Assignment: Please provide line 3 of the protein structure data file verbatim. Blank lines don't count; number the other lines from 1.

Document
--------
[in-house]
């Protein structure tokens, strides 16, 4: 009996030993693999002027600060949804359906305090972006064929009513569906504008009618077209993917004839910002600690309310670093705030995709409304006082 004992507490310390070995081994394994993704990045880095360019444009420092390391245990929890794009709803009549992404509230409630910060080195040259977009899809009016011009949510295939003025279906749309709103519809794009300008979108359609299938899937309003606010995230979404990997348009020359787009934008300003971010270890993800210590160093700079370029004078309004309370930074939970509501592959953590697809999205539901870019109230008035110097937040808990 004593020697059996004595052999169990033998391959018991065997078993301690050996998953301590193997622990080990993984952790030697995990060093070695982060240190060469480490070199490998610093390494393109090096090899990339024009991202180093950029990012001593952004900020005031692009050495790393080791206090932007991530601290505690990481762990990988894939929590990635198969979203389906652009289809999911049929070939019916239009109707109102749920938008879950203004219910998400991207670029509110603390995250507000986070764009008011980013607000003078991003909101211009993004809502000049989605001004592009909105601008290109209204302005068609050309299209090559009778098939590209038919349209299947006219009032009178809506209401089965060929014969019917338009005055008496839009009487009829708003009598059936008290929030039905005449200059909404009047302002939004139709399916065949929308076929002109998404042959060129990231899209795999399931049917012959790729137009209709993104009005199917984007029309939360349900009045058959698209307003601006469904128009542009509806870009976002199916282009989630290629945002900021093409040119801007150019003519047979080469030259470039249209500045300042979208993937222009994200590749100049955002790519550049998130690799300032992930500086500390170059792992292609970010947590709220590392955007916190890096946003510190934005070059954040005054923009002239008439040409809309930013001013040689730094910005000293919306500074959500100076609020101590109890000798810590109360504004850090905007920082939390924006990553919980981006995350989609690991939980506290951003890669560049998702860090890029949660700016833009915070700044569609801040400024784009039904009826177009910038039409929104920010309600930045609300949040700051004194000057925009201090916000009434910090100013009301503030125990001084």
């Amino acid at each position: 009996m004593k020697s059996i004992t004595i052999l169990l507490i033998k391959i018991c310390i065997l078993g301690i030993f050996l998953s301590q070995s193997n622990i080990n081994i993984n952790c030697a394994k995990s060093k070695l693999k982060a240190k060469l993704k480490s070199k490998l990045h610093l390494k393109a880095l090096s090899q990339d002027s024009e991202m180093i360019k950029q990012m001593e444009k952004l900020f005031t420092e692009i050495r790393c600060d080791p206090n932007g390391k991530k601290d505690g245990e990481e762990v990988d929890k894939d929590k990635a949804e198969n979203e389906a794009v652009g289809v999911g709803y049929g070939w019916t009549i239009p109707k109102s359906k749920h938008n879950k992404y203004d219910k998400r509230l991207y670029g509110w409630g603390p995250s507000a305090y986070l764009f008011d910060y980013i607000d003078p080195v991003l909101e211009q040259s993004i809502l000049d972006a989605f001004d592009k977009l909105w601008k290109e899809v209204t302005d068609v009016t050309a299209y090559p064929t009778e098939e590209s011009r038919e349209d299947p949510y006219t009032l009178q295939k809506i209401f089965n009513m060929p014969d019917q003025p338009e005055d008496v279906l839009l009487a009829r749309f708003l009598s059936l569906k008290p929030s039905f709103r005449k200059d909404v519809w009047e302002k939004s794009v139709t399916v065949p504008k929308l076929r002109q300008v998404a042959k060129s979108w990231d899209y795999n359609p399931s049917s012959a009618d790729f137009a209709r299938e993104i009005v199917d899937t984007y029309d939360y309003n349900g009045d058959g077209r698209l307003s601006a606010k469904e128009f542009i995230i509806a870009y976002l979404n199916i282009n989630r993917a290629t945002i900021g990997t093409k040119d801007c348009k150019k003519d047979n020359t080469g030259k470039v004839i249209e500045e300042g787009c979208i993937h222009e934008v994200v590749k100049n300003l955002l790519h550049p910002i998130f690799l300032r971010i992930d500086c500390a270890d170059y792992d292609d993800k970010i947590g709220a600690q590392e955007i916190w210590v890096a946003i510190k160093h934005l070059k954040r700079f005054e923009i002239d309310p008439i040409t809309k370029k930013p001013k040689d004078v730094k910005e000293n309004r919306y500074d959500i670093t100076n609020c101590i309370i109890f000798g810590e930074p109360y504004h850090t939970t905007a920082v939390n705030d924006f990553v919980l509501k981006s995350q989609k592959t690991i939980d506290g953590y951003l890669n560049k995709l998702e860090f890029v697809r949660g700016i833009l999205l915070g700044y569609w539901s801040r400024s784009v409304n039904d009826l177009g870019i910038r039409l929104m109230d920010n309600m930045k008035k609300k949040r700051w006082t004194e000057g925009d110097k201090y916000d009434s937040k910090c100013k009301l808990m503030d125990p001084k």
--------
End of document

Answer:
């Amino acid at each position: 009996m004593k020697s059996i004992t004595i052999l169990l507490i033998k391959i018991c310390i065997l078993g301690i030993f050996l998953s301590q070995s193997n622990i080990n081994i993984n952790c030697a394994k995990s060093k070695l693999k982060a240190k060469l993704k480490s070199k490998l990045h610093l390494k393109a880095l090096s090899q990339d002027s024009e991202m180093i360019k950029q990012m001593e444009k952004l900020f005031t420092e692009i050495r790393c600060d080791p206090n932007g390391k991530k601290d505690g245990e990481e762990v990988d929890k894939d929590k990635a949804e198969n979203e389906a794009v652009g289809v999911g709803y049929g070939w019916t009549i239009p109707k109102s359906k749920h938008n879950k992404y203004d219910k998400r509230l991207y670029g509110w409630g603390p995250s507000a305090y986070l764009f008011d910060y980013i607000d003078p080195v991003l909101e211009q040259s993004i809502l000049d972006a989605f001004d592009k977009l909105w601008k290109e899809v209204t302005d068609v009016t050309a299209y090559p064929t009778e098939e590209s011009r038919e349209d299947p949510y006219t009032l009178q295939k809506i209401f089965n009513m060929p014969d019917q003025p338009e005055d008496v279906l839009l009487a009829r749309f708003l009598s059936l569906k008290p929030s039905f709103r005449k200059d909404v519809w009047e302002k939004s794009v139709t399916v065949p504008k929308l076929r002109q300008v998404a042959k060129s979108w990231d899209y795999n359609p399931s049917s012959a009618d790729f137009a209709r299938e993104i009005v199917d899937t984007y029309d939360y309003n349900g009045d058959g077209r698209l307003s601006a606010k469904e128009f542009i995230i509806a870009y976002l979404n199916i282009n989630r993917a290629t945002i900021g990997t093409k040119d801007c348009k150019k003519d047979n020359t080469g030259k470039v004839i249209e500045e300042g787009c979208i993937h222009e934008v994200v590749k100049n300003l955002l790519h550049p910002i998130f690799l300032r971010i992930d500086c500390a270890d170059y792992d292609d993800k970010i947590g709220a600690q590392e955007i916190w210590v890096a946003i510190k160093h934005l070059k954040r700079f005054e923009i002239d309310p008439i040409t809309k370029k930013p001013k040689d004078v730094k910005e000293n309004r919306y500074d959500i670093t100076n609020c101590i309370i109890f000798g810590e930074p109360y504004h850090t939970t905007a920082v939390n705030d924006f990553v919980l509501k981006s995350q989609k592959t690991i939980d506290g953590y951003l890669n560049k995709l998702e860090f890029v697809r949660g700016i833009l999205l915070g700044y569609w539901s801040r400024s784009v409304n039904d009826l177009g870019i910038r039409l929104m109230d920010n309600m930045k008035k609300k949040r700051w006082t004194e000057g925009d110097k201090y916000d009434s937040k910090c100013k009301l808990m503030d125990p001084k």